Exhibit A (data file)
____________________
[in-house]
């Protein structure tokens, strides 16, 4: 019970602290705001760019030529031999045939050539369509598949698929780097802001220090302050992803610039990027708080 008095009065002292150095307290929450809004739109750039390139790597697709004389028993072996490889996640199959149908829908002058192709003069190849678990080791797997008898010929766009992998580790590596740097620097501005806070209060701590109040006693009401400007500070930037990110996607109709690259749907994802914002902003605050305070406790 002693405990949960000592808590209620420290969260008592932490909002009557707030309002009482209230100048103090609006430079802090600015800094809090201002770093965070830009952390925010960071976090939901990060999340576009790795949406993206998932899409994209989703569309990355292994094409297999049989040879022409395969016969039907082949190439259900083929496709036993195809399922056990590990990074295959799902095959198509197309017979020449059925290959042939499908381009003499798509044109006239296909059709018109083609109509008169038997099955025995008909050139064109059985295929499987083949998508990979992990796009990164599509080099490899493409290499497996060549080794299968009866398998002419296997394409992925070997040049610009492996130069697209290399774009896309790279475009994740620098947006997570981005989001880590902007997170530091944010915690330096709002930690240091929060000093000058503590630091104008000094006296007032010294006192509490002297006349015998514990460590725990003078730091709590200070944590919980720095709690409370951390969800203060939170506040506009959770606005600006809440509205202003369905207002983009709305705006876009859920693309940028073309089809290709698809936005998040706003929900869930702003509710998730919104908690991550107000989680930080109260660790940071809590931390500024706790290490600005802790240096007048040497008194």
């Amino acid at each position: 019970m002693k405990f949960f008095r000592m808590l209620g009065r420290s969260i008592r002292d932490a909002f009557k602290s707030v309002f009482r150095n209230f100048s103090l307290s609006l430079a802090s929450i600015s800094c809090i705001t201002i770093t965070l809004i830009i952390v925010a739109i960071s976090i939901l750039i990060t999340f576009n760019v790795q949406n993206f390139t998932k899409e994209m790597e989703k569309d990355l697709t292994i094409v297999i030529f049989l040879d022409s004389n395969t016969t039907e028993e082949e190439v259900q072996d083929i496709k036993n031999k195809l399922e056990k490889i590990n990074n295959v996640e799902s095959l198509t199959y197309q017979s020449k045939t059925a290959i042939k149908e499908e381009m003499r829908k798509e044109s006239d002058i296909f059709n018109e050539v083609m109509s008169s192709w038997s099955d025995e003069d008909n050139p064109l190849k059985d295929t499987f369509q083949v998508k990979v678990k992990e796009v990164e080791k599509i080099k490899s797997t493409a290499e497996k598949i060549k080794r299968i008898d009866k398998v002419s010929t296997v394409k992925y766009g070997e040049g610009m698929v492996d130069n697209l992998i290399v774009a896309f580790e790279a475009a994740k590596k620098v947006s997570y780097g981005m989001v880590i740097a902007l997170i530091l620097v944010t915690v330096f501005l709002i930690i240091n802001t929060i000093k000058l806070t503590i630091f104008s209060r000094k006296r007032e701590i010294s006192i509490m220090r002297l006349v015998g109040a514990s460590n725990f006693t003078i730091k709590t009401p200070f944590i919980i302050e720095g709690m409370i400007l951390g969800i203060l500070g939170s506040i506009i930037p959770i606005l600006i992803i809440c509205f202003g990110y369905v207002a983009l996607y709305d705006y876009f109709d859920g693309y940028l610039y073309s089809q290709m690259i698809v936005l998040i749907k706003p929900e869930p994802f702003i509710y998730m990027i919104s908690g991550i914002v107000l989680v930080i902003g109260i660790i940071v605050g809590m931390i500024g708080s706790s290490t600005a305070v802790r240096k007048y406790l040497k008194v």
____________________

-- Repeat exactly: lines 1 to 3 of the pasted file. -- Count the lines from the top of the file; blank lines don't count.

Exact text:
[in-house]
């Protein structure tokens, strides 16, 4: 019970602290705001760019030529031999045939050539369509598949698929780097802001220090302050992803610039990027708080 008095009065002292150095307290929450809004739109750039390139790597697709004389028993072996490889996640199959149908829908002058192709003069190849678990080791797997008898010929766009992998580790590596740097620097501005806070209060701590109040006693009401400007500070930037990110996607109709690259749907994802914002902003605050305070406790 002693405990949960000592808590209620420290969260008592932490909002009557707030309002009482209230100048103090609006430079802090600015800094809090201002770093965070830009952390925010960071976090939901990060999340576009790795949406993206998932899409994209989703569309990355292994094409297999049989040879022409395969016969039907082949190439259900083929496709036993195809399922056990590990990074295959799902095959198509197309017979020449059925290959042939499908381009003499798509044109006239296909059709018109083609109509008169038997099955025995008909050139064109059985295929499987083949998508990979992990796009990164599509080099490899493409290499497996060549080794299968009866398998002419296997394409992925070997040049610009492996130069697209290399774009896309790279475009994740620098947006997570981005989001880590902007997170530091944010915690330096709002930690240091929060000093000058503590630091104008000094006296007032010294006192509490002297006349015998514990460590725990003078730091709590200070944590919980720095709690409370951390969800203060939170506040506009959770606005600006809440509205202003369905207002983009709305705006876009859920693309940028073309089809290709698809936005998040706003929900869930702003509710998730919104908690991550107000989680930080109260660790940071809590931390500024706790290490600005802790240096007048040497008194």
């Amino acid at each position: 019970m002693k405990f949960f008095r000592m808590l209620g009065r420290s969260i008592r002292d932490a909002f009557k602290s707030v309002f009482r150095n209230f100048s103090l307290s609006l430079a802090s929450i600015s800094c809090i705001t201002i770093t965070l809004i830009i952390v925010a739109i960071s976090i939901l750039i990060t999340f576009n760019v790795q949406n993206f390139t998932k899409e994209m790597e989703k569309d990355l697709t292994i094409v297999i030529f049989l040879d022409s004389n395969t016969t039907e028993e082949e190439v259900q072996d083929i496709k036993n031999k195809l399922e056990k490889i590990n990074n295959v996640e799902s095959l198509t199959y197309q017979s020449k045939t059925a290959i042939k149908e499908e381009m003499r829908k798509e044109s006239d002058i296909f059709n018109e050539v083609m109509s008169s192709w038997s099955d025995e003069d008909n050139p064109l190849k059985d295929t499987f369509q083949v998508k990979v678990k992990e796009v990164e080791k599509i080099k490899s797997t493409a290499e497996k598949i060549k080794r299968i008898d009866k398998v002419s010929t296997v394409k992925y766009g070997e040049g610009m698929v492996d130069n697209l992998i290399v774009a896309f580790e790279a475009a994740k590596k620098v947006s997570y780097g981005m989001v880590i740097a902007l997170i530091l620097v944010t915690v330096f501005l709002i930690i240091n802001t929060i000093k000058l806070t503590i630091f104008s209060r000094k006296r007032e701590i010294s006192i509490m220090r002297l006349v015998g109040a514990s460590n725990f006693t003078i730091k709590t009401p200070f944590i919980i302050e720095g709690m409370i400007l951390g969800i203060l500070g939170s506040i506009i930037p959770i606005l600006i992803i809440c509205f202003g990110y369905v207002a983009l996607y709305d705006y876009f109709d859920g693309y940028l610039y073309s089809q290709m690259i698809v936005l998040i749907k706003p929900e869930p994802f702003i509710y998730m990027i919104s908690g991550i914002v107000l989680v930080i902003g109260i660790i940071v605050g809590m931390i500024g708080s706790s290490t600005a305070v802790r240096k007048y406790l040497k008194v």